An enlarger is only as good at the person operating it.
Some here would have better prints using a coke bottle as a lens than others that talk about but never make good prints.
To me storage space or cabinets are more important than saving setup time. I have two enlargers but one is permanently parked under the stairs behind the furnace. I am constantly wishing I had more cabinet space. Maybe humidity controlled archival storage.
When doing color at the rental lab I always rent the room with 2 and use both. A little harder to totally concentrate on one image that way.. but I am paying for time.
I have two Beseler 4x5 enlargers in my 8' x 9' space. One is set up with the 6x7 mixing chamber in the 45S head, and the other has the 4x5 mixing chamber. The 11x14 masking frame usually lives on the medium format setup, and the 20x16 frame on the 4x5. This sames a little time in locating the correct lens and carrier, especially if I am working on multiple formats. Since the 45s heads can be exchanged, or a condenser head swapped in, I have enough redundancy.
Though I still have a Durst M605 and F30 broken down and in storage!
I feel, therefore I photograph.
You may find it convenient for variable-contrast printing to have an under-lens filter-holder fitted on one enlarger, then you can burn in with varying filtration very consistently, without worrying about the dichroic heads not matching between enlargers and also without twiddling dials a lot. Handy for split-grade too if you like that.
Keep them. You will find a use. If nothing else you can dedicate them to specific formats.
Saves swapping lenses.
This is my setup
Elwood for 5X7 and 8X10
Saunders for medium format and 4X5
Vivitar for just 35mm
Besseler MX45 condenser and cold light 110-4X5 for guests
Small Omega and Durst for teaching kids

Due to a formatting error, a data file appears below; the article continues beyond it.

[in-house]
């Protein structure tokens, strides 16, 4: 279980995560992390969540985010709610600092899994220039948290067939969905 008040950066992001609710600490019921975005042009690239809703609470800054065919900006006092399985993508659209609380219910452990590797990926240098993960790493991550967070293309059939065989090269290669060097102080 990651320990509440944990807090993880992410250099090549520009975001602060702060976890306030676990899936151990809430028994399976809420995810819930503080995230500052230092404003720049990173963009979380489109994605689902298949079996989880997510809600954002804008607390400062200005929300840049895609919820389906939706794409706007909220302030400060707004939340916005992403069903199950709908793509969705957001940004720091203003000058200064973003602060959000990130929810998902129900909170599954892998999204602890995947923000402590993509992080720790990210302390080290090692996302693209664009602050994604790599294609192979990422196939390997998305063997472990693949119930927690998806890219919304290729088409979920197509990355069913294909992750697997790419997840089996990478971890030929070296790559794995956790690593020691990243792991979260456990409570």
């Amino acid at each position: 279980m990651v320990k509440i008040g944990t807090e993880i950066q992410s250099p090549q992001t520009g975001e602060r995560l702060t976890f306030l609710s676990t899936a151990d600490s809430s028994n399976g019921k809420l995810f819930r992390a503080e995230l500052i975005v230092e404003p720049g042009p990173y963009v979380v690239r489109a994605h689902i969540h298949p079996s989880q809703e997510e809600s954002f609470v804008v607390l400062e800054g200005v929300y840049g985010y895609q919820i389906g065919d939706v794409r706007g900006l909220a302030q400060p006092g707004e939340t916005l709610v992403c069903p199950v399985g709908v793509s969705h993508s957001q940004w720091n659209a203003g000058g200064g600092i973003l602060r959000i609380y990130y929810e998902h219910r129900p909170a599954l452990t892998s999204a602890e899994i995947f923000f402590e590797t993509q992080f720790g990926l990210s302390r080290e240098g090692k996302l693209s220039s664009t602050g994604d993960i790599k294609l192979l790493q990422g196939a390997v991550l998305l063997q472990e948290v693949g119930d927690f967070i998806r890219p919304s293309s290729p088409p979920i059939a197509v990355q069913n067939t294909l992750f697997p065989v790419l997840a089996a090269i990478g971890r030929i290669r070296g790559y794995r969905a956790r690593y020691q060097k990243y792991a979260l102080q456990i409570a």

Besseler with 3 heads in storage.
DIGITAL IS FOR THOSE AFRAID OF THE DARK.
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A pair of enlargers for your largest format is the bee's knees. Smaller enlargers seem more convenient, but the bigger ones are more stable. There are always the trade offs of space, weight, cost, etc. If you have a portable darkroom, a floor standing 8x10 enlarger is not going to work well. In my bathroom/darkroom I have to be able to lift the enlarger onto the sink counter, also I have to be able to walk between it and the toilet, those are kind of real limitations.
Of course if you have a large dedicated darkroom, you do not have those limitations. You may, however, have a height limitation. You also run into tradeoffs of how large a print you can do, it takes a lot of space to do large prints.
On the other hand, if you are working entirely by yourself, having to expose the paper, develop it, hang it to dry, then start another, there really is no need for more than one enlarger. When you are just doing the printing; and handing off the processing to someone else, or a daylight feed processing machine, then having more than one enlarger will increase your throughput quite a lot.
I started my printing long back with an Opemus Axiomat II, condensor, for 6x6 to 35mm (took some time to learn how to deal with uneven light for 6x6, but I managed in the end, it was OK for 35mm).
Then I got a more modern one, a LPL C770 MX with colour head for 6x7 and less, and put the Opemus in a wardrobe (where it still is!).
Got into 4x5 and managed to get a DeVere 504 (colour head) - great machine! But also a Durst Laborarator 138 S (condensor (and also spot light)).
Since in fact I could use the Durst for all my formats (save my 8x10 which will go as contact prints) I thougt to get rid of all the others. But I didn't, and I'm glad for that!
It's great, as many now has pointed out in this thread, to have several enlargers going, and thus the possibility to work with several negatives at the same time, and for different negs choosing different enlargers with different kinds of light systems. For a long time I put the LPL in the wardrobe (together with my Opemus), but was Very happy when I saw the possibility of rearranging the darkroom to get it back into my darkroom, made a lot of things easier and saved time.
Most of the time I use the LPL for 6x6 and 35 mm, the DeVere for 4x5 and middle format up to 6x9 (roughly the same type of light system), and the Durst for 5x7 and others that profit from the condensor light. Would be nice to have the coldhead insert for the Durst, but don't know how to get one.
If you have space, have as many enlargers as possible!
BTW, you don't, necessarily, need an enlarger for contact prints (Weston and many other just used a hanging lamp above the contact frame).